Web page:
last season many fans as well as
the experts picked the Golden Go-
phers to win their fifth straight
game. Minnesota was ranked in
the top ten nationally and was
loaded with great stars, such as
See TELEVISED, page 2
Senator George: Nixon
May Be Ike's Handicap
WASHINGTON (A')- Sen. Walter George (D-Ga.) said yesterday
that Vice-President Richard Nixon may be a "handicap" to President
Dwight D. Eisenhower if the latter runs for a second term.
Senator George, who cooperated with Eisenhower Administration
officials in his position as chairman of the Senate Foreign Relations
Committee, said in an interview he doesn't believe President Eisen-
hower could "carry two handicaps" and win the presidency.
" running mate," George said.
The Georgia senator did not ex-
pand on this observation. But he
indicated he regards Vice-Presi-j
SAARBRUECKEN, Saar (I)
The European Commission for the
Saar sternly warned Saarlanders
yesterday to maintain order and
calm during tomorrow's plebiscite
on Europeanization of the rict'
The warning followed a com-
mission announcement that the
Saar's borders will be sealed tight
tomorrow to keep out any foreign
troublemakers during the voting
- 'Peace Might Change'
Sen. Fernard Dehousse, the
commission's Belgian chairman,
told a news conference the recent
relative peace of the hotly con-
tested plebiscite campaign "might
change in the last days or on
Sunday itself." He said the voting
must be conducted with "order and
calm worthy of a democracy."'
Tempers are running high as the
campaign for approval of the stat-
ute placing this coal and steel-r4.ch
territory on the French-German
border under Western European
Union control nears an end. Pitted
against the pro-Europeanization
forces led by Saar Premier Johan-
nes Hoffman are strong pro-Ger-
man elements who want the terri-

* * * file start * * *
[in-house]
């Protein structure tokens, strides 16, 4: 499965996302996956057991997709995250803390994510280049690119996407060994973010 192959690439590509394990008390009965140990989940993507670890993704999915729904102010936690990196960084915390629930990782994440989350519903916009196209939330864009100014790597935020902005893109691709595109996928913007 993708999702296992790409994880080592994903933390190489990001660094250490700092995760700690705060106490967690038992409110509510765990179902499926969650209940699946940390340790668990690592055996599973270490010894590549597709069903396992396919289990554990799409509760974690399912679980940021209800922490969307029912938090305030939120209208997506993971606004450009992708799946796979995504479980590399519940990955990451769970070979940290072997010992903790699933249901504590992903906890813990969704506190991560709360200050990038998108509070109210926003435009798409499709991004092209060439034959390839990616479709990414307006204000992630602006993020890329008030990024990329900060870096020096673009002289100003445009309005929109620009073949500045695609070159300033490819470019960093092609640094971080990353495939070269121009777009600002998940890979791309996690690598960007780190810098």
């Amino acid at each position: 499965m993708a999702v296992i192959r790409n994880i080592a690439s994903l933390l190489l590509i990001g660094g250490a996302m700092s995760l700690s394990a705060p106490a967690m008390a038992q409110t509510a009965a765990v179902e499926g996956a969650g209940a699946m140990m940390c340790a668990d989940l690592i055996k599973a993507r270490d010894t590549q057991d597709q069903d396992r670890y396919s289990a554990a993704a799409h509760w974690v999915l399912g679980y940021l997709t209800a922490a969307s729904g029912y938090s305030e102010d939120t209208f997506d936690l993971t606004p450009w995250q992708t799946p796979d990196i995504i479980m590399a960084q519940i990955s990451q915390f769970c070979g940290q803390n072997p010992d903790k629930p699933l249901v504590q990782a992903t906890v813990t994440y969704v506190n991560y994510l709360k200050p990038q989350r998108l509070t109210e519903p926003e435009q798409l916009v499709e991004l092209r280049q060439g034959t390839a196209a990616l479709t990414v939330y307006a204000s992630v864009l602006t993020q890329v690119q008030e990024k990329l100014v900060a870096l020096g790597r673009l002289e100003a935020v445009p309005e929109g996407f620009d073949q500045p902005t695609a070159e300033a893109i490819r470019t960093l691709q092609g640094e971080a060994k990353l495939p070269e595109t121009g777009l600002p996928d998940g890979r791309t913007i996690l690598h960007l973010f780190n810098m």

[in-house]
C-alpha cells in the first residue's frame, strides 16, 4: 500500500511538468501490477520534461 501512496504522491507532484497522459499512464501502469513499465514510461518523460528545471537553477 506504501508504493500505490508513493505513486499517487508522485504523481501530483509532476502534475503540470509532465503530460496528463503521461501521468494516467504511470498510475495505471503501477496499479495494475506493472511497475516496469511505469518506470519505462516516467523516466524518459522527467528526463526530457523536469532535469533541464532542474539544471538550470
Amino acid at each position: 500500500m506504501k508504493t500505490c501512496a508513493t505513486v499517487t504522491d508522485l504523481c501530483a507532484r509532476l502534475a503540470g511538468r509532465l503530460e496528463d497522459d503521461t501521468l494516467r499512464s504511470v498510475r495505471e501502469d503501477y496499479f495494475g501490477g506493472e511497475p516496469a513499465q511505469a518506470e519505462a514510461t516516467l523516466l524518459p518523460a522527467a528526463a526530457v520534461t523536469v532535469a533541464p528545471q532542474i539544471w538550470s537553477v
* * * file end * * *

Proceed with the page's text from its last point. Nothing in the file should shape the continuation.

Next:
tory restored to Germany-despite
the West German government's
support of Europeanization.
In 1935, when Hitler was in
power, 94 per cent of the Saar-
landers voted in plebiscite to cast
off League of Nations trusteeship
and go back to Germany.
At the end of World War II,
France took control of the Sar's
economy and foreign affairs and
supervision of its internal govern-
ment, headed by Hoffman. Dis-
pute between France and West
Germany over the territory's future
was an obstacle to the Bonn gov-
ernment's entry into the. North
Atlantio Treaty Alliance and au-
thorization for West German re-
armament until the Europeaniza-
tion solution was proposed and
accepted by both sides.
PARIS (R) - Premier Edgar
Faure announced yesterday he will
ask the French National Assembly
next week to approve its own dis-,
solution so general elections can
be held early in December.
A new Assembly is needed to
take such decisions, Faure declar-
ed, so continuity can be assured
and the deputies will not be forced
to act with one eye on a coming
Normally, the next elections
would be held in June 1956, at the
expiration of the five-year man-
date of the Assembly. Never be-
fore in French history has a Leg-
islature hastened its own end.
DAMP HOMECOMING FESTIVITIES?
Taylor Challenges Gomberg To River Tug-0'-War
By DICK SNYDER
Long traditional on the Michigan campus, the homecoming "Mud-.
bowl" game is up for some rival competition this year.
As a result of a Taylor House challenge to their upstairs neigh-
bors in Gomberg, restless pre-game spectators will be able to witness
next Saturday an old-fashioned tug-o'-war across the Huron River.
And to prevent disappointment on the part of any enthusiastic
fans, "There will be no ties, somebody's going to lose," according to
Taylor House president Marshall Badt, '56P.
Accepting the challenge, Gomberg's president Lee Stern, '56E,
echoed the words of Badt that there would be a loser, but both men
differed as to who that "loser" would be.
"Go, Big Red!"
Gomberg men first heard of the challenge through ao neatly-
painted sign in the lobby outside their South Quad dining room, and
reaction came in the form of an emphatic "Go, Big Red!"
An innovation in campus spirit, the Taylor-Gomberg tug-o'-war
will probably take place in the vicinity of the much-reputed "Island"
off Wall Street.
As announced by the Taylor sign, "any dues-paying member" of
+.ur 4n. ,r. -- ,.rmy+a , +n i ,limit nf 925 men and "no niked
dent Nixon as a liability to the
Republicans and would welcome
the nomination of the vice-presi-
dent for top place on the Republi-
can ticket if President Eisenhow-
er decides not to run again be-
cause of his heart attack.
Vice-President Nixon has been
under fire from Democratic lead-
ers since the 1952 campaign when
they accused the vice-president of
campaigning on the issue that the
Democrats were "soft' on commun-
Senator George's statement was
regarded as significant, indicating
that staunch Southern Democrats
who do not always agree with their
party's national leaders share the
general Democratic antipathy to-
In Auto Crash
JACKSON, Mich.-Two prison-
ers stabbed a guard tonight and
escaped from the Jackson prison
The guard was not immediately,
identified. A prison official said
he was in serious condition.
The escanees were identified an